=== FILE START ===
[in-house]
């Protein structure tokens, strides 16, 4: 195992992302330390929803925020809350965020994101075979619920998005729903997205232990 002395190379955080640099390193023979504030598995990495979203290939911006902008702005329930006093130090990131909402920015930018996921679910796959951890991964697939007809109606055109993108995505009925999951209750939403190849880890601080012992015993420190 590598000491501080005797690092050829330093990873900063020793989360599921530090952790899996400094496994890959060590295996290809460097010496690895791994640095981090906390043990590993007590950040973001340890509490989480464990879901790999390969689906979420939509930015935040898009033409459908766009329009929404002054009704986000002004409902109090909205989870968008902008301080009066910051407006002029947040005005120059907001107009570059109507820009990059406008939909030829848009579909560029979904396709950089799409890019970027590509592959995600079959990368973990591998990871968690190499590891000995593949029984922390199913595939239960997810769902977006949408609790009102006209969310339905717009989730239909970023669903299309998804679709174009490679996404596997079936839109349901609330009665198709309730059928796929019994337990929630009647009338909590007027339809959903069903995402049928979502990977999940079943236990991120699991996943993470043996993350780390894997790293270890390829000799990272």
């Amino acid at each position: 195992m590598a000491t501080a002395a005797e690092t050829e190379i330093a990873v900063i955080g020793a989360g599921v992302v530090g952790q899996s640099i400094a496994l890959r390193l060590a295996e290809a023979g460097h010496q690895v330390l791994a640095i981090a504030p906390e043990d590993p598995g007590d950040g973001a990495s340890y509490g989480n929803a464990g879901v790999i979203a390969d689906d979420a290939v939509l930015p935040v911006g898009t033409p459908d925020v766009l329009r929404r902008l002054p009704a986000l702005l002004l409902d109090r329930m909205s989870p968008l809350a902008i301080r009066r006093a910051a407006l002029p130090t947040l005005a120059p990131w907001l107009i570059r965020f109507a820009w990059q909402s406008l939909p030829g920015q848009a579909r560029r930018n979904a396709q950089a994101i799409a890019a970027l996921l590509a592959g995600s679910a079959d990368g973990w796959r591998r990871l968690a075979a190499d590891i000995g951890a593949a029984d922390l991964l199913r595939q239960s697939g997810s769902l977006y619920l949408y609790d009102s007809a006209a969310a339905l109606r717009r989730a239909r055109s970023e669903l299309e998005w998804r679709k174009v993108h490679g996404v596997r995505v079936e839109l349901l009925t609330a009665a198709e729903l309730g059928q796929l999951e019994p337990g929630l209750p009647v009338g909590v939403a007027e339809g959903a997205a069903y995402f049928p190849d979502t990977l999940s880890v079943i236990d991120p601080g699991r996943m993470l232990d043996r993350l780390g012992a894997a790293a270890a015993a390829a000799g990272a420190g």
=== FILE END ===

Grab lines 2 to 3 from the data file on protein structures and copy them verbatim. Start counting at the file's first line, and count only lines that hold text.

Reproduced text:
């Protein structure tokens, strides 16, 4: 195992992302330390929803925020809350965020994101075979619920998005729903997205232990 002395190379955080640099390193023979504030598995990495979203290939911006902008702005329930006093130090990131909402920015930018996921679910796959951890991964697939007809109606055109993108995505009925999951209750939403190849880890601080012992015993420190 590598000491501080005797690092050829330093990873900063020793989360599921530090952790899996400094496994890959060590295996290809460097010496690895791994640095981090906390043990590993007590950040973001340890509490989480464990879901790999390969689906979420939509930015935040898009033409459908766009329009929404002054009704986000002004409902109090909205989870968008902008301080009066910051407006002029947040005005120059907001107009570059109507820009990059406008939909030829848009579909560029979904396709950089799409890019970027590509592959995600079959990368973990591998990871968690190499590891000995593949029984922390199913595939239960997810769902977006949408609790009102006209969310339905717009989730239909970023669903299309998804679709174009490679996404596997079936839109349901609330009665198709309730059928796929019994337990929630009647009338909590007027339809959903069903995402049928979502990977999940079943236990991120699991996943993470043996993350780390894997790293270890390829000799990272």
């Amino acid at each position: 195992m590598a000491t501080a002395a005797e690092t050829e190379i330093a990873v900063i955080g020793a989360g599921v992302v530090g952790q899996s640099i400094a496994l890959r390193l060590a295996e290809a023979g460097h010496q690895v330390l791994a640095i981090a504030p906390e043990d590993p598995g007590d950040g973001a990495s340890y509490g989480n929803a464990g879901v790999i979203a390969d689906d979420a290939v939509l930015p935040v911006g898009t033409p459908d925020v766009l329009r929404r902008l002054p009704a986000l702005l002004l409902d109090r329930m909205s989870p968008l809350a902008i301080r009066r006093a910051a407006l002029p130090t947040l005005a120059p990131w907001l107009i570059r965020f109507a820009w990059q909402s406008l939909p030829g920015q848009a579909r560029r930018n979904a396709q950089a994101i799409a890019a970027l996921l590509a592959g995600s679910a079959d990368g973990w796959r591998r990871l968690a075979a190499d590891i000995g951890a593949a029984d922390l991964l199913r595939q239960s697939g997810s769902l977006y619920l949408y609790d009102s007809a006209a969310a339905l109606r717009r989730a239909r055109s970023e669903l299309e998005w998804r679709k174009v993108h490679g996404v596997r995505v079936e839109l349901l009925t609330a009665a198709e729903l309730g059928q796929l999951e019994p337990g929630l209750p009647v009338g909590v939403a007027e339809g959903a997205a069903y995402f049928p190849d979502t990977l999940s880890v079943i236990d991120p601080g699991r996943m993470l232990d043996r993350l780390g012992a894997a790293a270890a015993a390829a000799g990272a420190g």